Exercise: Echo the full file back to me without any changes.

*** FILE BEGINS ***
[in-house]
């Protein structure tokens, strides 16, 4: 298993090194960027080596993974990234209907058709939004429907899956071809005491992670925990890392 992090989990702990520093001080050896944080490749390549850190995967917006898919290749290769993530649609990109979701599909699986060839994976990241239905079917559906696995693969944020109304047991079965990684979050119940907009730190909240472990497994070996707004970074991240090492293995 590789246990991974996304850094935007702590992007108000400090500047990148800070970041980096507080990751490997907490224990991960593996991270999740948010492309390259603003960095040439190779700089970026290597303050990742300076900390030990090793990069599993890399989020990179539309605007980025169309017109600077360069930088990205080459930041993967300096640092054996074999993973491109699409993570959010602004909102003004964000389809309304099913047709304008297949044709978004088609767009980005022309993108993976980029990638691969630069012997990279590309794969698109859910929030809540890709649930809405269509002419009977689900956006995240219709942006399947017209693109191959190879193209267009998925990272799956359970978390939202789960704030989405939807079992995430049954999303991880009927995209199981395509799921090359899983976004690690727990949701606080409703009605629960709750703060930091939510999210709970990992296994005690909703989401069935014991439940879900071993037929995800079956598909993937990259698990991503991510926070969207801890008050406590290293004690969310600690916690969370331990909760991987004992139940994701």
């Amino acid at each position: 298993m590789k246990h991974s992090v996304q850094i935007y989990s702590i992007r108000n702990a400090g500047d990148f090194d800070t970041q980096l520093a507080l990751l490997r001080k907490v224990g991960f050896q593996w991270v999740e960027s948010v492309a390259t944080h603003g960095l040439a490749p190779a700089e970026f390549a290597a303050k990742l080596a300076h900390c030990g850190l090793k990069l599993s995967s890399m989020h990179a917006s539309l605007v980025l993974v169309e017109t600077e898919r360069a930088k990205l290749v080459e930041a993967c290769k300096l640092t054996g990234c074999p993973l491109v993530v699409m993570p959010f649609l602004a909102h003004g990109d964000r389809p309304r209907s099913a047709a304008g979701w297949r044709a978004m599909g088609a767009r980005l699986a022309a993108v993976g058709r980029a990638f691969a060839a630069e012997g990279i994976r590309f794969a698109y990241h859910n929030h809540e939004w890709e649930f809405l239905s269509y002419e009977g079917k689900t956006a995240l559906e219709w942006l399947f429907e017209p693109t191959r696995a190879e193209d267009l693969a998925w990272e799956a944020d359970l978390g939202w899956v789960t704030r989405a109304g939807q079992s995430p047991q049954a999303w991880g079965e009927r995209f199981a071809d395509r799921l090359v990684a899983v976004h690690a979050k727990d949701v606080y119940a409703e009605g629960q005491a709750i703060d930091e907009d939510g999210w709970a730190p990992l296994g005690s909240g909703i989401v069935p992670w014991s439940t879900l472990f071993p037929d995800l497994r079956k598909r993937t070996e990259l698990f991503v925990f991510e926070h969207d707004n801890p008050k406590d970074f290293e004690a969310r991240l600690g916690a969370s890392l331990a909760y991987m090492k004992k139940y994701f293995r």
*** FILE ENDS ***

[in-house]
């Protein structure tokens, strides 16, 4: 298993090194960027080596993974990234209907058709939004429907899956071809005491992670925990890392 992090989990702990520093001080050896944080490749390549850190995967917006898919290749290769993530649609990109979701599909699986060839994976990241239905079917559906696995693969944020109304047991079965990684979050119940907009730190909240472990497994070996707004970074991240090492293995 590789246990991974996304850094935007702590992007108000400090500047990148800070970041980096507080990751490997907490224990991960593996991270999740948010492309390259603003960095040439190779700089970026290597303050990742300076900390030990090793990069599993890399989020990179539309605007980025169309017109600077360069930088990205080459930041993967300096640092054996074999993973491109699409993570959010602004909102003004964000389809309304099913047709304008297949044709978004088609767009980005022309993108993976980029990638691969630069012997990279590309794969698109859910929030809540890709649930809405269509002419009977689900956006995240219709942006399947017209693109191959190879193209267009998925990272799956359970978390939202789960704030989405939807079992995430049954999303991880009927995209199981395509799921090359899983976004690690727990949701606080409703009605629960709750703060930091939510999210709970990992296994005690909703989401069935014991439940879900071993037929995800079956598909993937990259698990991503991510926070969207801890008050406590290293004690969310600690916690969370331990909760991987004992139940994701």
């Amino acid at each position: 298993m590789k246990h991974s992090v996304q850094i935007y989990s702590i992007r108000n702990a400090g500047d990148f090194d800070t970041q980096l520093a507080l990751l490997r001080k907490v224990g991960f050896q593996w991270v999740e960027s948010v492309a390259t944080h603003g960095l040439a490749p190779a700089e970026f390549a290597a303050k990742l080596a300076h900390c030990g850190l090793k990069l599993s995967s890399m989020h990179a917006s539309l605007v980025l993974v169309e017109t600077e898919r360069a930088k990205l290749v080459e930041a993967c290769k300096l640092t054996g990234c074999p993973l491109v993530v699409m993570p959010f649609l602004a909102h003004g990109d964000r389809p309304r209907s099913a047709a304008g979701w297949r044709a978004m599909g088609a767009r980005l699986a022309a993108v993976g058709r980029a990638f691969a060839a630069e012997g990279i994976r590309f794969a698109y990241h859910n929030h809540e939004w890709e649930f809405l239905s269509y002419e009977g079917k689900t956006a995240l559906e219709w942006l399947f429907e017209p693109t191959r696995a190879e193209d267009l693969a998925w990272e799956a944020d359970l978390g939202w899956v789960t704030r989405a109304g939807q079992s995430p047991q049954a999303w991880g079965e009927r995209f199981a071809d395509r799921l090359v990684a899983v976004h690690a979050k727990d949701v606080y119940a409703e009605g629960q005491a709750i703060d930091e907009d939510g999210w709970a730190p990992l296994g005690s909240g909703i989401v069935p992670w014991s439940t879900l472990f071993p037929d995800l497994r079956k598909r993937t070996e990259l698990f991503v925990f991510e926070h969207d707004n801890p008050k406590d970074f290293e004690a969310r991240l600690g916690a969370s890392l331990a909760y991987m090492k004992k139940y994701f293995r």